“2-Ply” DNA Replication Activity

“Modeling a Replica of DNA in Somatic Cells”




          The process of making an identical copy of a section of duplex (double-stranded) DNA, using existing DNA as a template for the synthesis of new DNA strands. In humans and other eukaryotes, replication occurs in the cell nucleus.




Apparatuses (Groups of 4-5)


(1) 2-Ply T-Paper Role

Box of Kleenex

(4) Zoo-Pals Plates

(8) Dixie Cups

White Plastic Spoon

White Plastic Fork

White Plastic Knife

Fine Tipped Black Marker


Meter Stick

Clear Tape (Dispenser)

Masking Tape








     Gather all necessary materials for the activity. Read the entire step before performing the action(s). After each of the following steps/

bullets, a checked off for completion:






Š        Using the T-paper roll, have one person hold onto one end and have another person unroll the 2- ply T-paper while giving it a “slight” twist down a designated area in the room for about 8 meters.  The T-paper, being 2-Ply and twisted, is to represent a nucleic double-helical DNA molecule that would be found in a somatic cell (or gamete).  In addition, each square of the T-paper is to represent a DNA nucleotide. Lay the T-paper down.

Š        Using a spoon to represent an initiator protein, place the “protein” at the beginning of the DNA molecule in order to represent the beginning of a fork style replication process.

Š        Remove the initiator protein. Unwind the DNA at the initiation location by pulling the 2-ply apart and laying the tissue flat on the floor for about 3 meters. Place a plastic fork that will represent helicase (use a marker to write on the handle the name of the enzyme) where the “DNA” is unwinding.  Next, add 4 Dixie cups along the outside of each unwound strand near “helicase” to represent single-stranded stabilizing proteins (SSBP). Use 2 pieces of masking tape to fasten down each end of the unwound “DNA” onto the floor.  Use a marker to label one end on the tape 5’ end and on the other tape, the 3’ end.

Š        Place a plastic knife, to represent topoisomerase (use a marker to write on the handle the name of the enzyme), further down the unwound DNA to represent cleaving taking place in order to release torque building up while the DNA is unwinding.



Creating the Leading Strand:


Š        Using one Kleenex tissue and a pair of scissors, cut 10 equal squares that should be about the same size as a square on the T-paper; the “DNA nucleotides”.  Each Kleenex square is to represent an RNA nucleotide. Create the RNA primer by using your hand(s) as the enzyme primase, to place a RNA nucleotide down next to a DNA nucleotide along the leading strand by matching the squares with each other as close as possible. Your RNA primer should be placed in 5’ à 3’ direction; thus, along the 3’ à 5’ DNA side.

Š        Create two DNA polymerases (delta) by using a pair of scissors to cut off the left ear/foot of each of your zoo pal animal plate in order of the plates to better resemble the “glove-like” configuration of a DNA polymerase enzyme with a sliding clamp and proofreading abilities.  Once the DNA polymerases have been created, place one of the DNA polymerase enzymes at the beginning of the RNA primer in preparation of adding DNA nucleotides.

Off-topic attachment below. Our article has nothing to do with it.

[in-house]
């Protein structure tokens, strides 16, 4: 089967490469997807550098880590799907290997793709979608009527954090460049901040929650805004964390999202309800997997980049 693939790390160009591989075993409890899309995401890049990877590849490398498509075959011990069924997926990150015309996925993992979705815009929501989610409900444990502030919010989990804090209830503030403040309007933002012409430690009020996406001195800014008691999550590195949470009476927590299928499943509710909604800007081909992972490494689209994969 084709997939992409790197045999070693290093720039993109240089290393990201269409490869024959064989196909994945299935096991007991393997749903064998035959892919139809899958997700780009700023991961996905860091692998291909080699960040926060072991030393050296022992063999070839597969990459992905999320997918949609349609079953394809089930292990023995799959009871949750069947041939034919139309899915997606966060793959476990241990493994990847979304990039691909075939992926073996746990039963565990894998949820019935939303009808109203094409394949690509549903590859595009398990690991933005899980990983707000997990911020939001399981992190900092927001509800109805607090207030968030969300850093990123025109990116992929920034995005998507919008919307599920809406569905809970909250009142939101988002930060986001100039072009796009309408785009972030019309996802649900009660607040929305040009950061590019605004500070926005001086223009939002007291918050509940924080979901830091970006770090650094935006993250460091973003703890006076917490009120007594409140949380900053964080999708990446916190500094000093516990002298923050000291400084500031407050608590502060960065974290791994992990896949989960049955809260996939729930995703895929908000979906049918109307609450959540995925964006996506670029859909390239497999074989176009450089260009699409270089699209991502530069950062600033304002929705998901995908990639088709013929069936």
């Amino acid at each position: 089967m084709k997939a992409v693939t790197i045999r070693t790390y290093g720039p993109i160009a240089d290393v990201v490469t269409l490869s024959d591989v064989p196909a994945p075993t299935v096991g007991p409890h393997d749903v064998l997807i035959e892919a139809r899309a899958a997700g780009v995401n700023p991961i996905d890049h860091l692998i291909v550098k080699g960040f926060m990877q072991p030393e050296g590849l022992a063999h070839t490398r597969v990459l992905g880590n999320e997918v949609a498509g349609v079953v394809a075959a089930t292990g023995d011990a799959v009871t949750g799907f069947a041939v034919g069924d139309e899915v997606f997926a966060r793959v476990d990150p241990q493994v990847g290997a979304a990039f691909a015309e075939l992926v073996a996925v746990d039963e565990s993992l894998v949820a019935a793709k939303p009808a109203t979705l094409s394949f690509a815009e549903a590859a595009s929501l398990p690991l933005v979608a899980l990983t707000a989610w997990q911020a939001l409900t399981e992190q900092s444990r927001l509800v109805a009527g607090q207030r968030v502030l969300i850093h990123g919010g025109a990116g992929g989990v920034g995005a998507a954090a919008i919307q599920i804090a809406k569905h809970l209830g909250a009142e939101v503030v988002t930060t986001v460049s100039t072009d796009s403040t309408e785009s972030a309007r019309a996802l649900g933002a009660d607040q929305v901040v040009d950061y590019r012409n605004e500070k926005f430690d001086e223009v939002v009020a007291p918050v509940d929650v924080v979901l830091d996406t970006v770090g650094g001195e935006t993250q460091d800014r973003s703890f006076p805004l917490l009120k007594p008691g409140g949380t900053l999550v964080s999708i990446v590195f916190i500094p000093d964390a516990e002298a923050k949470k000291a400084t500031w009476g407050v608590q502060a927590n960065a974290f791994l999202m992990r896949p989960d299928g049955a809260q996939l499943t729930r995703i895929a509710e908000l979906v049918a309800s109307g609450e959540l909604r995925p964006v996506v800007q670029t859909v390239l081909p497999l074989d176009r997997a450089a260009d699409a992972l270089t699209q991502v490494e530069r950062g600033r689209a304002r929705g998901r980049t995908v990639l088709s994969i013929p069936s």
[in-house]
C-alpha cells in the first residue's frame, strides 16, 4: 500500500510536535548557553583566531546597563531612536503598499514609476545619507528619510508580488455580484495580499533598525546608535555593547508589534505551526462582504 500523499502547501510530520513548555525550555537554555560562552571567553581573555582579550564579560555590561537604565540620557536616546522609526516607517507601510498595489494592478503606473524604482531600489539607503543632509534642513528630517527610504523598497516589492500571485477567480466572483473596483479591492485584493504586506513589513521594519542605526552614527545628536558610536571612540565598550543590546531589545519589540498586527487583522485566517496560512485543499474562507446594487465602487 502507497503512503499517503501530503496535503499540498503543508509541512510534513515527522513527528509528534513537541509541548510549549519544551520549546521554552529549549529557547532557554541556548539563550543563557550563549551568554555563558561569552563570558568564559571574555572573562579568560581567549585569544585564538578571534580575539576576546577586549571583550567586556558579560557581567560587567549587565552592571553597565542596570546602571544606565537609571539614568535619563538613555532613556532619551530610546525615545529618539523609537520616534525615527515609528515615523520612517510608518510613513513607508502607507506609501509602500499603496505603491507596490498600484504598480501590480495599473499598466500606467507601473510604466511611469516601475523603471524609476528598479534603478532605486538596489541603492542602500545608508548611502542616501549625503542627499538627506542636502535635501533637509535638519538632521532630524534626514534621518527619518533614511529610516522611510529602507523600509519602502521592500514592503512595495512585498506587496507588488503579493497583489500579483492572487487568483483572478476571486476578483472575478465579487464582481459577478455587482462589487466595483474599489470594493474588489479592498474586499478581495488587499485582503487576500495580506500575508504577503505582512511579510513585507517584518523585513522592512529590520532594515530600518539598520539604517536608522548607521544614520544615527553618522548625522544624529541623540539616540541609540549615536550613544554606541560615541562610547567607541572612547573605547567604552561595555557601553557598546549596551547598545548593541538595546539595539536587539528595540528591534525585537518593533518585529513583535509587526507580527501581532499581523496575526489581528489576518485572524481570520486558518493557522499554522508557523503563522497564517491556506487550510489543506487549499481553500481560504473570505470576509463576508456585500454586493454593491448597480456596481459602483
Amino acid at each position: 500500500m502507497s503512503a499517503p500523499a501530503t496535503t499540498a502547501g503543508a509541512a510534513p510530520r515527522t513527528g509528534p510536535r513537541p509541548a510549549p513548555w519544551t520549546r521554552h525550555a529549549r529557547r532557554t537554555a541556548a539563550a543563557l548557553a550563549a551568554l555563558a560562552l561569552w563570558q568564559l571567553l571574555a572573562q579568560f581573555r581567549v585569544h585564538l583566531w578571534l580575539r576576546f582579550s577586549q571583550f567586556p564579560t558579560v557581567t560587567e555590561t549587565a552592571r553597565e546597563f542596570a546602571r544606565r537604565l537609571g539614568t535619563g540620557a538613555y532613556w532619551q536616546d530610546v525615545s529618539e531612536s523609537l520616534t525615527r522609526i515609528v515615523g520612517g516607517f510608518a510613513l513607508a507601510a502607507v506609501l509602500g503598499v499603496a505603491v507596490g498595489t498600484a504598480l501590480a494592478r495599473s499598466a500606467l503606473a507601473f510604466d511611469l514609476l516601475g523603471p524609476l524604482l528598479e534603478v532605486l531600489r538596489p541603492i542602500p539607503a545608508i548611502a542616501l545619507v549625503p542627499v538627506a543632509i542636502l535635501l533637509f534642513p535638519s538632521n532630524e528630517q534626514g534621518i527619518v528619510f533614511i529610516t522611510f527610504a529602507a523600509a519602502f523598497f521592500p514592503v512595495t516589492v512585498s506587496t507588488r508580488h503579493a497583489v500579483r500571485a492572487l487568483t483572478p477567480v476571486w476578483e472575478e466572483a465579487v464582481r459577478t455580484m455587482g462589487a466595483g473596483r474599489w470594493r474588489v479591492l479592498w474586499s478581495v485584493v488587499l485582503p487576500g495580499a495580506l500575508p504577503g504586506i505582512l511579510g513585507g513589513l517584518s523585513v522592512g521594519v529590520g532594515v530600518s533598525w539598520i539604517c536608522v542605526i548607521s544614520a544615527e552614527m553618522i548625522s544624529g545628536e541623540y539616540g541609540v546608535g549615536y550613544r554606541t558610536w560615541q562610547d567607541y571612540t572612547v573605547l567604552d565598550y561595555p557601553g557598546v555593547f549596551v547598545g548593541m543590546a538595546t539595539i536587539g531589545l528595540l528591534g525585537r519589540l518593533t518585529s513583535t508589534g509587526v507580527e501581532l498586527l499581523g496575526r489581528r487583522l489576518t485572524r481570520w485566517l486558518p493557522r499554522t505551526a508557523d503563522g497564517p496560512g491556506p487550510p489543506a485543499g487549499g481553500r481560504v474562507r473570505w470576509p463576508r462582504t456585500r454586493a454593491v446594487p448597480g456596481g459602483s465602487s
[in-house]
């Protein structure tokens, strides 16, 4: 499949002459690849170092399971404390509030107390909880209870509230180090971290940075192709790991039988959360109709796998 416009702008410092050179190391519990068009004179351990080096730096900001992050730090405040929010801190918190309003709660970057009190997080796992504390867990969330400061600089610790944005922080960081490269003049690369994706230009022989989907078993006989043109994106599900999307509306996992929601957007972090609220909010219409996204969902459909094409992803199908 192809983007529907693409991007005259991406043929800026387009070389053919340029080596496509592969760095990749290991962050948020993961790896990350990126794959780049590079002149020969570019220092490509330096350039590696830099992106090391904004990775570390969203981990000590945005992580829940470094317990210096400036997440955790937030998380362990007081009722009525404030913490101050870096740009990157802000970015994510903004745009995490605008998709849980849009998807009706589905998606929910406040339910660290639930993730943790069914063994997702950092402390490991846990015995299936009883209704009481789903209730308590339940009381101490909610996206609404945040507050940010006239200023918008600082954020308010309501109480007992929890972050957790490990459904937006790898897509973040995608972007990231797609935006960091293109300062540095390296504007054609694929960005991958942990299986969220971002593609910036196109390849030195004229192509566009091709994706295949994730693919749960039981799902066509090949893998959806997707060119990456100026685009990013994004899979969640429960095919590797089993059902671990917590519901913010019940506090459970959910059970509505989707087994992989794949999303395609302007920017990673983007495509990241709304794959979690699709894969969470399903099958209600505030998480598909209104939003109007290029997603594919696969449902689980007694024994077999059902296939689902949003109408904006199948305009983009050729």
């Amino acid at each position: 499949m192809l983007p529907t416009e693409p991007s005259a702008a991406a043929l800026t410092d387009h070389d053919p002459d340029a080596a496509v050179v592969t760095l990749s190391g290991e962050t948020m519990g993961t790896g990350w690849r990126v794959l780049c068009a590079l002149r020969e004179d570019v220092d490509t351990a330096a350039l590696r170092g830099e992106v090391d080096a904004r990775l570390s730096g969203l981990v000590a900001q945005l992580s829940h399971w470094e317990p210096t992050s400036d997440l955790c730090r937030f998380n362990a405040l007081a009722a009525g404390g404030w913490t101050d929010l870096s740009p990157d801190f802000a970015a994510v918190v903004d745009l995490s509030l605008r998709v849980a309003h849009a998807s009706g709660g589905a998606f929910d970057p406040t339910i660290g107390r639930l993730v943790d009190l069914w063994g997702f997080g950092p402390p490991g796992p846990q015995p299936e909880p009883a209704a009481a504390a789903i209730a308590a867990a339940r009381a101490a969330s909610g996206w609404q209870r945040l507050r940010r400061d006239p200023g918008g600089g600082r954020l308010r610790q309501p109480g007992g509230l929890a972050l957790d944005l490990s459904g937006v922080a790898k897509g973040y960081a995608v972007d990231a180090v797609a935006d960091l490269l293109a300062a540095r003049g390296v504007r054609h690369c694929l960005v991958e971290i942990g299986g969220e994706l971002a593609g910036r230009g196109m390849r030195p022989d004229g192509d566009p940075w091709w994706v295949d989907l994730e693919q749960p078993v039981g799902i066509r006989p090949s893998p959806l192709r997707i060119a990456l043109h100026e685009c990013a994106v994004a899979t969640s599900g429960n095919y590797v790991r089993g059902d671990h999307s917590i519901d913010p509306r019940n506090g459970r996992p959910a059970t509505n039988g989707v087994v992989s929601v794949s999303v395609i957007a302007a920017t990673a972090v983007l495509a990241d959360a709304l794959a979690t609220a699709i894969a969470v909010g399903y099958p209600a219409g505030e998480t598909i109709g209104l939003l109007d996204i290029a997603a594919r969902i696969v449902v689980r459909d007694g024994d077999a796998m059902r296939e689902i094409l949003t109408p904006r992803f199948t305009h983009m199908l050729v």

Š        Unroll about 3 meters more of T-paper and separate the 2-ply in order to have two single sheets of T-paper; you will only need one of the two sides for this step.  Since the leading strand is continuous, simply simulate new DNA nucleotides being placed next to the leading strand template.  To show this, show the DNA polymerase having moved down the leading strand template followed by the one sided T-paper in a 5’à3’ direction in order to create the 5’à 3’ side of the new DNA.

Š        Remove the RNA primer “Kleenex squares” by simulating RNAse H as your hand(s) and by laying down a single sheet of DNA “T-paper” in its place; DNA polymerase helps to do this too.   Finally, use clear tape to represent DNA ligase (use a marker to write on the tape the name of the enzyme), by mending the two DNA strands together.  Naturally, the initial DNA polymerase would continue adding nucleotides as the DNA unwinds to finish off the leading strand.



Creating the Lagging Strand:


Š        Keep in mind that the lagging strand would typically be created practically simultaneously with the leading strand.  To begin, create 3 DNA polymerase enzymes as describe previously. Next, create a ten nucleotide RNA primer as mention previously and place the RNA primer, one square (nt.) at a time; about 1 meter from the far end of the 5’ end à 3’ DNA template fork side to be replicated. 

Š        After creating a single sheet of T-paper of about 2 meters from your 2-ply roll, show how a DNA polymerase, that started at the 3’ end of the RNA primer, made its way down laying new DNA in a 5’ à 3’ direction.  Despite the length of the new DNA (~ 1 meter), discard any leftover DNA “nucleotides”.  You now should have an Okazaki fragment.

Š        Repeat the previous “lagging strand” steps in order to create 2 more Okazaki fragments.  Note: Adjust or lengthen your original DNA template to accommodate for 3 fragments total.

Š        Remove the RNA primers “Kleenex” and replacement them with DNA nucleotides “T-paper” using DNA polymerases “zoo-plates”.

Š        Simulate the mending of the new 5’ à 3’ DNA backbone with DNA ligase “tape”.

Š        Show a finished leading strand by completing the strand to the end of your unwound DNA.

Š        Show a finished lagging strand by completing the strand to the end of your unwound DNA; however, since somatic cells do not contain the telomerase enzyme, how should the termination area along the lagging strand look since one cannot lay down an RNA primer? 


Clean and return all materials as directed.